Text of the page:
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NewsMarylandSun Investigates

Why don't police have voice mail?

Law EnforcementCourts and the JudiciaryJustice SystemRochelle Spector

When a rabbi in Northwest Baltimore reported a home break-in, a Baltimore police detective called him back to investigate. But it was Sabbath and by religious custom, he was not allowed to answer the phone. He let it go to voice mail.

The next day he called the detective. And called. And called.

Then he called his area councilwoman, Rochelle "Rikki" Spector, wondering why the detective didn't have voice mail.

Spector soon discovered: No detectives had voice mail in her district.

"I don't want my district to feel that they're not getting the kind of respect and support they deserve," Spector said.

Turns out voice mail is lacking throughout the police department, according to Lt. Eric Kowalczyk, a spokesman.

"It's a technology component being looked at," he said.

Cost is among several reasons that voice mail has never been installed, Kowalczyk said, and many city departments do not have voice mail.

Chris Tonjes, the city's chief technology officer, said he doesn't know of any issues preventing agencies from having voice mail. Any department can request voice mail by contacting the city's Comptroller's office, which is responsible for setting it up.

"I am not aware that there is a critical voice mail shortage (or even other issues around voice mail) in the city," Tonjes said in an email. "Setting up voice mail or a call tree is a very straightforward task, and once requested and approved by the appropriate folks, usually is done … in three or four days."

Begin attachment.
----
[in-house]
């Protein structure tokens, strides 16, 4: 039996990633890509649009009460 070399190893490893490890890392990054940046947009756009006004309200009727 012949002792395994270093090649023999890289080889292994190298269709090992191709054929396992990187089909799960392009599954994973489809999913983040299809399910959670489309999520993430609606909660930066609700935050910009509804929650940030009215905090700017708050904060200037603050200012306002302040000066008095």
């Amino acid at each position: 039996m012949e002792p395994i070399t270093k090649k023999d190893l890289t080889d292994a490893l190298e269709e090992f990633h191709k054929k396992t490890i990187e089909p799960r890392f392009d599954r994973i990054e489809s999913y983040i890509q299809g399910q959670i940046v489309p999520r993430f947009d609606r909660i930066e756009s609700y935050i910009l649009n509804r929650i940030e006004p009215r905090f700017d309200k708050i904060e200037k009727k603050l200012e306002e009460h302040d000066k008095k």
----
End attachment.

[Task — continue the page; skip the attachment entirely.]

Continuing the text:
The cost: An additional $2 per month per phone line, Tonjes said.

This is not the first time someone has pointed out voice mail deficiencies in a city law enforcement agency. In 2010, when Gregg L. Bernstein defeated longtime prosecutor Patricia C. Jessamy to become Baltimore's State's Attorney, he pledged to get prosecutors voice mail.

They now have it after moving out of the city's old Circuit Court buildings and into newer nearby office space.

"Having access to traditional voice mail as well as work cell phones has made our prosecutors more effective, efficient and accessible to the communities we serve," said Mark Cheshire, spokesman for the State's Attorney's Office.

As for the Northwestern police station, Spector said she asked the mayor's office to help get detectives voice mail. Police Maj. Marc Partee, who oversees the district, is working with Tonjes to make that a reality, Kowalczyk said.

It could be set up in the office by the end of this week, Tonjes said.

jgeorge@baltsun.com

Twitter.com/justingeorge

Copyright © 2014, The Baltimore Sun
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Law EnforcementCourts and the JudiciaryJustice SystemRochelle Spector
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